When veterans of the American military are deported to Tijuana, the former soldiers turn to Hector Barajas for help. He's the founder of the Deported Veterans Support House in Tijuana, which provides clothes, food and a temporary home for veterans who find themselves unable to return to the United States. The house acts as a gateway to their new life in Mexico, often bringing together veterans from the long history of American military intervention, from Vietnam and the Persian Gulf to Iraq and Afghanistan.
The U.S. government has been deporting veterans since 1996, many of them legal permanent residents who have served their time in the U.S. military. Even though they are now located in Mexico, the veterans who show up at Barajas' facility usually are still involved with the bureaucracy of the U.S. Veterans Administration, so he assists streamlining their benefits, and provides emotional support to the soldiers who left their families behind in the United States.
Filmmaker Riccardo Ferraris recently visited the Deported Veterans Support House in Tijuana and produced a short portrait of Hector Barajas for L.A. Weekly. In this Q&A, Ferraris reflects on his time documenting an afternoon at the Deported Veterans Support House.
Tell us about how Hector Barajas ended up being deported to Tijuana.
Hector Barajas served nearly six years in the Army's 82nd Airborne Division before he was honorably discharged. He was brought to the United States as a child, but got his permanent residency and green card.
He was deported in 2004 after spending some time in prison for firing a gun from his vehicle.
Barajas received a pardon for his crimes from Gov. Jerry Brown in April 2017 and said he is hopeful he is going to get a chance to return to the United States, regardless of what happens to the bill. His daughter lives in Los Angeles.
He opened the Deported Veterans Support House in Tijuana to support deported veterans staying at the “Bunker” on their path to self-sufficiency by providing assistance in the realms of food, clothing and shelter as they adjust to life in their new country of residence. He advocates for veterans and their families.
How did you first find the Deported Veterans Support House?
A friend of mine moved to Tijuana few years ago. She was the one who told me about the Deported Veterans Support House. The headquarters is located a few blocks outside downtown Tijuana in a semi-remodeled two-apartment unit. Hector lives on the first floor; the basement is his office. It has enough space to welcome two or three veterans in a comfortable environment: a TV, books, a couch. The area is not fancy but it is probably one of the few places where you can taste the real Tijuana: food carts, street musicians, messy roads.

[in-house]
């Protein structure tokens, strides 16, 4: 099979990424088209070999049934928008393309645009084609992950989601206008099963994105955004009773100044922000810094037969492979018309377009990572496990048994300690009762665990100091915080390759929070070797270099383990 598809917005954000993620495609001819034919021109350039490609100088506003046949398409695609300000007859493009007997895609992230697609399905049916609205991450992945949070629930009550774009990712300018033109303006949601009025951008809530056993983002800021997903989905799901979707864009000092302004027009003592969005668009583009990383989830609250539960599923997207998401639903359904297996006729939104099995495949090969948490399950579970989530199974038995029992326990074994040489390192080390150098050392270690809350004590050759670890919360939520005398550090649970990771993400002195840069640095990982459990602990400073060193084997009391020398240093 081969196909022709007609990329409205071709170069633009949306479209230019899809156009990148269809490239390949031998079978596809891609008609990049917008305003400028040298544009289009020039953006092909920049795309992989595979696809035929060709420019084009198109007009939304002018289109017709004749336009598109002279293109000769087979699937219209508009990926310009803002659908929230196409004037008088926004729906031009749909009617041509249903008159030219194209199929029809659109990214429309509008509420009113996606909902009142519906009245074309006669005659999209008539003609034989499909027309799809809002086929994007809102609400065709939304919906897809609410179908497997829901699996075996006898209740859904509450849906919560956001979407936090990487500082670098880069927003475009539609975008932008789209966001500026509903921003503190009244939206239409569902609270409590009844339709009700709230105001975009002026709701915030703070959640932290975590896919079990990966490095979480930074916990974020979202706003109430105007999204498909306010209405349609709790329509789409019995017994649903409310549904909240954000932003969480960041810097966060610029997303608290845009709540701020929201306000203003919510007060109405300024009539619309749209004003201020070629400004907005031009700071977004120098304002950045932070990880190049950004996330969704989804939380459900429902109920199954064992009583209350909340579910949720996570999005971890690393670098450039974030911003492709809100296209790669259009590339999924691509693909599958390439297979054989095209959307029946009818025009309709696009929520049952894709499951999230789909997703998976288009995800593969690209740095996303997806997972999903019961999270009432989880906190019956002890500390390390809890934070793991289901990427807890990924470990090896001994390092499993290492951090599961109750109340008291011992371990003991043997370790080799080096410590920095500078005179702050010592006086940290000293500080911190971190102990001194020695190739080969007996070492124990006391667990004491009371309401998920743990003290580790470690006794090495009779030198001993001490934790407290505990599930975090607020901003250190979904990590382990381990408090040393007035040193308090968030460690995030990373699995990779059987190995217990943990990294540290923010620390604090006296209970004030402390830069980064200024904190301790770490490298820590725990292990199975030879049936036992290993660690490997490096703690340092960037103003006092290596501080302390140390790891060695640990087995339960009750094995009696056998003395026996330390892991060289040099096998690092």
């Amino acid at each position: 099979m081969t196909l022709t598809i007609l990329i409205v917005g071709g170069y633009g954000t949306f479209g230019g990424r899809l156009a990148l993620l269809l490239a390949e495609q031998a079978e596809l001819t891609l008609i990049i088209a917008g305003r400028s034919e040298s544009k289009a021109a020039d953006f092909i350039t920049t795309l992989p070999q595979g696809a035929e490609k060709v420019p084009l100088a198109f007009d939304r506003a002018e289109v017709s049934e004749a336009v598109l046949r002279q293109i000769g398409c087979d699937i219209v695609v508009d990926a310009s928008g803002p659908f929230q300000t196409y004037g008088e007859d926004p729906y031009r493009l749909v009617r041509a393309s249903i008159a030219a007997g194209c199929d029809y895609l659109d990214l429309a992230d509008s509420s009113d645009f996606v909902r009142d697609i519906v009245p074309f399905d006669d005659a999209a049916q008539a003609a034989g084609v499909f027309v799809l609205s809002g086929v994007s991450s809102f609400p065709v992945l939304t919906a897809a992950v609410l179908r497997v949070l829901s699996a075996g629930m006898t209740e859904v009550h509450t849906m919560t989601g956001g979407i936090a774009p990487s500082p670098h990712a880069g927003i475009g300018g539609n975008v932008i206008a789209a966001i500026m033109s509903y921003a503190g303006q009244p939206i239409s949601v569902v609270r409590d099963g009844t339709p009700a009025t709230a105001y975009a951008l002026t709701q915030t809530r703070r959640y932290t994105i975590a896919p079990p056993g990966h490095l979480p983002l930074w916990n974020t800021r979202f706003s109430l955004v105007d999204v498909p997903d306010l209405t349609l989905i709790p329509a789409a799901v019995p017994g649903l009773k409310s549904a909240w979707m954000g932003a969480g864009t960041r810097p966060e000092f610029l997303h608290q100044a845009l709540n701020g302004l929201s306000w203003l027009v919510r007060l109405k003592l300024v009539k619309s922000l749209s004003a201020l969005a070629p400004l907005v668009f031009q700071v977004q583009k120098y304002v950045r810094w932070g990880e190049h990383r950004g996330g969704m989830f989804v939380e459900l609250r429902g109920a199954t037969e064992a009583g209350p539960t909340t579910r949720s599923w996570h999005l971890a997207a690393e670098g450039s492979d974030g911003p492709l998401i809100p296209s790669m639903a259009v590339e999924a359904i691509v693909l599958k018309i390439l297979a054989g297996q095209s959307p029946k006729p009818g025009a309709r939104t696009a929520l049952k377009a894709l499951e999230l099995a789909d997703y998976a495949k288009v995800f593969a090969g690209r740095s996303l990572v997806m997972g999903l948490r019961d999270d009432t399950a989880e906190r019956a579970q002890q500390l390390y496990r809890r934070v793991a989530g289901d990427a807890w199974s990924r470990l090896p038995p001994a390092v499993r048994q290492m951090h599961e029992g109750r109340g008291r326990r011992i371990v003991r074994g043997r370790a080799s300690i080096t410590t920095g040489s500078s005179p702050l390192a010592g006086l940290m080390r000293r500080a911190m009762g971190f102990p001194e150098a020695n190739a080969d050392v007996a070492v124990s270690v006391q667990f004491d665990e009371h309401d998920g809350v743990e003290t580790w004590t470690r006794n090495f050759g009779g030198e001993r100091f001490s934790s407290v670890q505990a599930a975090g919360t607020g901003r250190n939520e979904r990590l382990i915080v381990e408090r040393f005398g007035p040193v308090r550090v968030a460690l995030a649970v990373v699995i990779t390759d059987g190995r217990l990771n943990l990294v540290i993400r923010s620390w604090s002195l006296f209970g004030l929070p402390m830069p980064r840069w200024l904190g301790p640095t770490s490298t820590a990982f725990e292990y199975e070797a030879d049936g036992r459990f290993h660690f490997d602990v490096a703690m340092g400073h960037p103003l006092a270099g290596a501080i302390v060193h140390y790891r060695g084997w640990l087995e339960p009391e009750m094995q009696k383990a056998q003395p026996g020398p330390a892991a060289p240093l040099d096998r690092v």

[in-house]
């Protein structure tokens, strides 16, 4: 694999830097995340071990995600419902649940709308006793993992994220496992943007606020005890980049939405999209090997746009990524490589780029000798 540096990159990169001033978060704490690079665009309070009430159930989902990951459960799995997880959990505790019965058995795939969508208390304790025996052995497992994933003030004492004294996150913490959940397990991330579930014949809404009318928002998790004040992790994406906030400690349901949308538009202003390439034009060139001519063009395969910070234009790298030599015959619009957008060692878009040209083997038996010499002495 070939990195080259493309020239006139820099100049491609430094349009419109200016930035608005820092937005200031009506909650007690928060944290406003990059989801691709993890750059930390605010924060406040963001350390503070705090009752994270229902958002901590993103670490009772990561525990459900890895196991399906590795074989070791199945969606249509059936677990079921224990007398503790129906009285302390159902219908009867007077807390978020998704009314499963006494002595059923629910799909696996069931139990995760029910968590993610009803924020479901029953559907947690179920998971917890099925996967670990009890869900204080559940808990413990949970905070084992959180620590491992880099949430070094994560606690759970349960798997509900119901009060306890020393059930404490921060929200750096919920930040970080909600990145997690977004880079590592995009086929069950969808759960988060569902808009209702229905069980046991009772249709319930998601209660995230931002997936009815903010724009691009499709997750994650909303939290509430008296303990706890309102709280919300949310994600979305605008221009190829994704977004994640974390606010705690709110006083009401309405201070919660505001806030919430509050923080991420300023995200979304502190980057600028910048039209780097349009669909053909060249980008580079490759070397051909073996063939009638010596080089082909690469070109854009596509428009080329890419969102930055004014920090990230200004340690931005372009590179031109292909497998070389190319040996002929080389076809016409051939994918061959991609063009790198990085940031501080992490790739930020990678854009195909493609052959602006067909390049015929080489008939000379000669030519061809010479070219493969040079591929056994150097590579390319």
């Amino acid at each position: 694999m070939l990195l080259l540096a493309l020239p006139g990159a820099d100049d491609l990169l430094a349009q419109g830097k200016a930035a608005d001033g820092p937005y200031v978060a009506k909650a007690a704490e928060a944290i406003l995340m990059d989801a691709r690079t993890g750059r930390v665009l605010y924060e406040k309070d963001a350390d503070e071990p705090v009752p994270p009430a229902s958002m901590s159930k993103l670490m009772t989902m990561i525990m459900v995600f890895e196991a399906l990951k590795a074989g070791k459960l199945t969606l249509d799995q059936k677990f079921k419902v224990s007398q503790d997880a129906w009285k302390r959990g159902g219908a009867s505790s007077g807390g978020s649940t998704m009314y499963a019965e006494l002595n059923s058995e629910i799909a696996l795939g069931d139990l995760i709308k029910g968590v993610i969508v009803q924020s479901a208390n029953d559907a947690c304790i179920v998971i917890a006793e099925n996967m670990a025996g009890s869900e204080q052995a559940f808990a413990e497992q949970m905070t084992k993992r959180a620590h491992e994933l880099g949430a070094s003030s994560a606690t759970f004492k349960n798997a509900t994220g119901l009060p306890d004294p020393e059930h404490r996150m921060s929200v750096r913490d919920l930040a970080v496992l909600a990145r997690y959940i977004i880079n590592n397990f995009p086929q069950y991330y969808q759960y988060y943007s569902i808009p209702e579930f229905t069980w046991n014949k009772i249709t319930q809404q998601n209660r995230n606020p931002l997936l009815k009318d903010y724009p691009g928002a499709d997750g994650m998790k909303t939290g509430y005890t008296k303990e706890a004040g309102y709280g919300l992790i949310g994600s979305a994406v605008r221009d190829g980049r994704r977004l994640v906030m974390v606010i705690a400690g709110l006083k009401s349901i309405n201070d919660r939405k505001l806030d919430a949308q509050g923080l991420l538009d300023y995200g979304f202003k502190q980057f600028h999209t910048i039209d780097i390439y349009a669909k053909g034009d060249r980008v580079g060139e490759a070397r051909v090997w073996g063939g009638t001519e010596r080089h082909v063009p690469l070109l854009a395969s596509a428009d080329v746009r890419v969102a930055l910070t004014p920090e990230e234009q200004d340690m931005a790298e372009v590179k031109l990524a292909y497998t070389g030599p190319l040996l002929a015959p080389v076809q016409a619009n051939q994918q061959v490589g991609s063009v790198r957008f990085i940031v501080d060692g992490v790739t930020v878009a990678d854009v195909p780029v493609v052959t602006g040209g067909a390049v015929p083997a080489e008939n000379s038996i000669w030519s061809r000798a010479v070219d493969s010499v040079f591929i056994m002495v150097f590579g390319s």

Who were some of the people you met there and what are some of the more memorable stories about them?
I met Yolanda Varona. She is in charge of the Dreamers Mom program in Tijuana, a self-organized group of moms and dads who have been deported from the United States and are fighting to be reunified with their loved ones. She showed me her amazing project, Cuentos Para Dormir, a illustrated book for her children, which is a way to explain to kids the circumstances of their separation and to show their enduring love.
Why can some veterans be deported from the American military?
It's a bumpy road. They are people who joined the Army when in the process of citizenship. After the military, they were arrested for crimes usually connected with their PTSD (bar fight, possession of illegal weapon, domestic violence). So they have been deported.
Do the deported veterans in Tijuana feel more like Americans or Mexicans? Do they ever want to return to the United States?
They feel 100 percent American. They not only miss friends and families left on the other side of the border but also everyday life, like watching a football game or celebrating the Fourth of July.
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